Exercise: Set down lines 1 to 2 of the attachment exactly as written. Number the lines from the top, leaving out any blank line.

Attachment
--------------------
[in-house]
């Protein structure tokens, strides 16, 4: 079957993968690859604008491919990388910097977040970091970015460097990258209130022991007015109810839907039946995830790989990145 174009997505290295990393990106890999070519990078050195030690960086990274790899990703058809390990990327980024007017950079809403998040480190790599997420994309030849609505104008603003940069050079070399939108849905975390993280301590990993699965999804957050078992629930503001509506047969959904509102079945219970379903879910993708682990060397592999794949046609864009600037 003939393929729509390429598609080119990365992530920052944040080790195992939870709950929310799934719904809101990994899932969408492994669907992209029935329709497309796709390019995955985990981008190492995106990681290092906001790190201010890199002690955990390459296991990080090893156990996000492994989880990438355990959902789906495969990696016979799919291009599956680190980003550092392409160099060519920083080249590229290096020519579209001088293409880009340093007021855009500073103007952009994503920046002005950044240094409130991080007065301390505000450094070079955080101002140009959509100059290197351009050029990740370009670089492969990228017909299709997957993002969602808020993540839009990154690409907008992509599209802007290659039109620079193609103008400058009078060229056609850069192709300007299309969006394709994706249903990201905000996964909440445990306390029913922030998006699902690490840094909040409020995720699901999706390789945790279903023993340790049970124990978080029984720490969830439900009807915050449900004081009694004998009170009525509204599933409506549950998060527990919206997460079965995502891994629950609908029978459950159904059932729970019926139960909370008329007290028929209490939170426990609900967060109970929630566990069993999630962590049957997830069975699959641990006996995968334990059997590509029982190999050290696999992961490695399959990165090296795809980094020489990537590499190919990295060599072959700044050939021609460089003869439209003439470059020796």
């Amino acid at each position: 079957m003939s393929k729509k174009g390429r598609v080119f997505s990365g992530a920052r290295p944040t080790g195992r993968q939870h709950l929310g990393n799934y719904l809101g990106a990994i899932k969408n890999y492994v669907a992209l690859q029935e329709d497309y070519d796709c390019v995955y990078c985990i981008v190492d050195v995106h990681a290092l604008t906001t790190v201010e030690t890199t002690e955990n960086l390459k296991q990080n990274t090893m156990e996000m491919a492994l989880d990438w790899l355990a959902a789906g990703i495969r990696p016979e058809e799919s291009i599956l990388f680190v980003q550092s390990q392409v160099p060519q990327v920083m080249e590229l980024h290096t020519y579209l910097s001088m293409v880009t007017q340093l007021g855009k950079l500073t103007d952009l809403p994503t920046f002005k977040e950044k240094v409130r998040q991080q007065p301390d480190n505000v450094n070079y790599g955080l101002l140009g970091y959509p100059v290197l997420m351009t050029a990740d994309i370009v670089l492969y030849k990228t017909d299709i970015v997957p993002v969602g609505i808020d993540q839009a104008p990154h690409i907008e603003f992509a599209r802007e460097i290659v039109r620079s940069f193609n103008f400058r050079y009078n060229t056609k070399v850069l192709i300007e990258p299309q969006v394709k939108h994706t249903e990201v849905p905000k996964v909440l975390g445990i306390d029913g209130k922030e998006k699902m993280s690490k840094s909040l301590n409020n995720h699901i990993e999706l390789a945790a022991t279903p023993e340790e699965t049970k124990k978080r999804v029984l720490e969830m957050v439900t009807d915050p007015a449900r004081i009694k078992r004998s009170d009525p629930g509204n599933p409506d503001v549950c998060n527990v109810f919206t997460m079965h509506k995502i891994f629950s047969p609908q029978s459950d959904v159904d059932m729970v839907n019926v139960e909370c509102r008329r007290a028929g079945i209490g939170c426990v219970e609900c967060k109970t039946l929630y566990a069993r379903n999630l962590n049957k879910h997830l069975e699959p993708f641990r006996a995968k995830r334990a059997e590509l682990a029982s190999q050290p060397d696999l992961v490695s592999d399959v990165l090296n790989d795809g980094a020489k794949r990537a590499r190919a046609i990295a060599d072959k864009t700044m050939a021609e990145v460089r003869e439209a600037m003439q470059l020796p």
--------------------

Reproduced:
[in-house]
């Protein structure tokens, strides 16, 4: 079957993968690859604008491919990388910097977040970091970015460097990258209130022991007015109810839907039946995830790989990145 174009997505290295990393990106890999070519990078050195030690960086990274790899990703058809390990990327980024007017950079809403998040480190790599997420994309030849609505104008603003940069050079070399939108849905975390993280301590990993699965999804957050078992629930503001509506047969959904509102079945219970379903879910993708682990060397592999794949046609864009600037 003939393929729509390429598609080119990365992530920052944040080790195992939870709950929310799934719904809101990994899932969408492994669907992209029935329709497309796709390019995955985990981008190492995106990681290092906001790190201010890199002690955990390459296991990080090893156990996000492994989880990438355990959902789906495969990696016979799919291009599956680190980003550092392409160099060519920083080249590229290096020519579209001088293409880009340093007021855009500073103007952009994503920046002005950044240094409130991080007065301390505000450094070079955080101002140009959509100059290197351009050029990740370009670089492969990228017909299709997957993002969602808020993540839009990154690409907008992509599209802007290659039109620079193609103008400058009078060229056609850069192709300007299309969006394709994706249903990201905000996964909440445990306390029913922030998006699902690490840094909040409020995720699901999706390789945790279903023993340790049970124990978080029984720490969830439900009807915050449900004081009694004998009170009525509204599933409506549950998060527990919206997460079965995502891994629950609908029978459950159904059932729970019926139960909370008329007290028929209490939170426990609900967060109970929630566990069993999630962590049957997830069975699959641990006996995968334990059997590509029982190999050290696999992961490695399959990165090296795809980094020489990537590499190919990295060599072959700044050939021609460089003869439209003439470059020796």